• WINDOWS RUNTIME (WINRT): Welcome to this new acronym. Uptill now you must have heard about .net framework but to develop the apps for Win8 you would require to enter new arena of Windows Runtime. This still will be managed code according to the speculations it is the subset of .net framework only where MS has picked and choose the namespaces and classes which could very well gel with new platform. Tim has a great blog post mystifying the facts and speculations of new runtime. You can read it over here.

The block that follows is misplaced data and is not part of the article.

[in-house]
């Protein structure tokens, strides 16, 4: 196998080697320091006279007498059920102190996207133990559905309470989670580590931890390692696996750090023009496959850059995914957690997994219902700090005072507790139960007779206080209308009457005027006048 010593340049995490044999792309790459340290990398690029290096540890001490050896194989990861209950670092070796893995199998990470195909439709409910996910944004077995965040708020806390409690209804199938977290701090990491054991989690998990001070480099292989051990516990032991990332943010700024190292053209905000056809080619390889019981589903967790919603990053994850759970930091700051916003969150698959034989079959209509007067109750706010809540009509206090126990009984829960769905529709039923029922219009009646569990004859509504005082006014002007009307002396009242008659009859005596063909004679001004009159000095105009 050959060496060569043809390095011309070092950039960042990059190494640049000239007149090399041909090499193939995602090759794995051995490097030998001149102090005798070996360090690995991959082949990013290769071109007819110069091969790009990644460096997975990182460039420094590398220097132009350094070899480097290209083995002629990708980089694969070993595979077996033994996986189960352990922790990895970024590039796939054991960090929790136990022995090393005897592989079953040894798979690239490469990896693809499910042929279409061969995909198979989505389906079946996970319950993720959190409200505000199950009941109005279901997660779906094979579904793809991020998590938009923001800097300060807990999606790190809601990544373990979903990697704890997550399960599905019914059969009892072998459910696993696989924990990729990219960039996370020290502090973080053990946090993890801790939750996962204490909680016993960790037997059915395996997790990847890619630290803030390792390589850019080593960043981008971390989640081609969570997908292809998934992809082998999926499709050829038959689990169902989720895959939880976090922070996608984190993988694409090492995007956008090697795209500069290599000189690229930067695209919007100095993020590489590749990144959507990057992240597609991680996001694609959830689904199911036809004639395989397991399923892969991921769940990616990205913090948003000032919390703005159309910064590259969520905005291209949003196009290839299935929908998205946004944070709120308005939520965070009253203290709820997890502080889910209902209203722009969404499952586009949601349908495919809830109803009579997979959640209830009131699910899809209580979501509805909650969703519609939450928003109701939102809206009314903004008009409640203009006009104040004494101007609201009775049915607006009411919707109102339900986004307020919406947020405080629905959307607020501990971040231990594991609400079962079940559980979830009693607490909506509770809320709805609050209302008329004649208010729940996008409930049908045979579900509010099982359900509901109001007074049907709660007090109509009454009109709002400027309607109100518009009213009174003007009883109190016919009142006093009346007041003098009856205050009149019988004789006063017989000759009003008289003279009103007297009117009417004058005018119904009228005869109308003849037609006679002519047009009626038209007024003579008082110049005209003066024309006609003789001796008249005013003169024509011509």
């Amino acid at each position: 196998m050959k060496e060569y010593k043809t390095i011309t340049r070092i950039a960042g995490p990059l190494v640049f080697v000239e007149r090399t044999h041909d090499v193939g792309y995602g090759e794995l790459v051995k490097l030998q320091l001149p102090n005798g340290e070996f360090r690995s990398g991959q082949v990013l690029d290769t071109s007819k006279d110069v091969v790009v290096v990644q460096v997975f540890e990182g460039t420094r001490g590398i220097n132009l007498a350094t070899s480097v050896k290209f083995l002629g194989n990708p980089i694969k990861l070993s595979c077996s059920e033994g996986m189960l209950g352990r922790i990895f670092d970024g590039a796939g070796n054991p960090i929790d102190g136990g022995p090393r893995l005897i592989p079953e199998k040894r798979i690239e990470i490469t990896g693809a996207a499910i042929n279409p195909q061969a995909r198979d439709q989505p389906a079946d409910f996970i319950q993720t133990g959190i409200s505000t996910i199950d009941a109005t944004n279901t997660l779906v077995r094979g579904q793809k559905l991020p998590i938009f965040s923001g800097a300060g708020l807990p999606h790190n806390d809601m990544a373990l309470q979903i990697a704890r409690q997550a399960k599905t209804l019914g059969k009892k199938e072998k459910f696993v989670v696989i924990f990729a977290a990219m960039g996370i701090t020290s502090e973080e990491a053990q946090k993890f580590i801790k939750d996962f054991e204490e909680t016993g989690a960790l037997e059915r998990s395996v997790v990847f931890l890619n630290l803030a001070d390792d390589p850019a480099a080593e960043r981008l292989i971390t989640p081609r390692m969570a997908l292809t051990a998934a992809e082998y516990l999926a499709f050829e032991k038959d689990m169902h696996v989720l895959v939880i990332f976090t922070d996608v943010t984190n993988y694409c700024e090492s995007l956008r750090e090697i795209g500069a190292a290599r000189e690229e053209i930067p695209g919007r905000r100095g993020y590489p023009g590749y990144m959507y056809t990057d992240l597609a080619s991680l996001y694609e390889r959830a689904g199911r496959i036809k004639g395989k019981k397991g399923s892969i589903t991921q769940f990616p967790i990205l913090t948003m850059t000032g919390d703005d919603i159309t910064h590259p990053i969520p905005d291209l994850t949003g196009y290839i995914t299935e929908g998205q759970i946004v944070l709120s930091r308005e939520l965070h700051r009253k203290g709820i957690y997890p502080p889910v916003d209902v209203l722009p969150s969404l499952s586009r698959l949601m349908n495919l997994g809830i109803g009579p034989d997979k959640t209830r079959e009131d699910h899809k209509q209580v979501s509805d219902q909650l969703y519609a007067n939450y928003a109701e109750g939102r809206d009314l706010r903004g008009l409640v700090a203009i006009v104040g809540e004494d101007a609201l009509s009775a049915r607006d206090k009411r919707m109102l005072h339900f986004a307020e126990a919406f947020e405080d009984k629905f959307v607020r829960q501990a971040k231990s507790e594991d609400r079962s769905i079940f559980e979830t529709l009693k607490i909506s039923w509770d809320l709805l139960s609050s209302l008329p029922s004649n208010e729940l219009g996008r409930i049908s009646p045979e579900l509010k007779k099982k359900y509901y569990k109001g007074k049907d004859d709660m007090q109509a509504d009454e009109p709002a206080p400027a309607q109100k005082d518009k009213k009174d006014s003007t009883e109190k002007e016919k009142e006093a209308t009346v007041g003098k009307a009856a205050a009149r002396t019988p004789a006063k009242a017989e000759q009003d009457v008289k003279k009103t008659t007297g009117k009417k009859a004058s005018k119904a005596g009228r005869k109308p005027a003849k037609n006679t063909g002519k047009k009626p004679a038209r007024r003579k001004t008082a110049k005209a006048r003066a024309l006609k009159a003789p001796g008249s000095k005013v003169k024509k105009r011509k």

•  METRO STYLE APPS : Get yourself acquainted with this new style. As windows 8 natively support touch input natively. All the apps that you would be developing should support this style. This is something that is derived from Windows Phone 7. I had always loved Metro theme, smooth and fluid. All the apps should be touch centric and chromeless. You need to get your application certified before publishing it to the store. There are guidelines available and once you follow them there are 100 % chances that your application would pass in one attempt. As mentioned above keeping the backward compability in mind you can still continue to develop the apps in traditional old style like desktop or standard web apps running in the browser. MS has committed that whatever that is running in Windows 7 will run in Windows 8. All you need is to switched to the desktop mode. You have Visual Studio 2011 IDE for doing the development of this types of apps. It comes with preinstalled templates and each template comes with lot of boiler plate code to get you quickly started. Blend 5 now support HTML authoring also.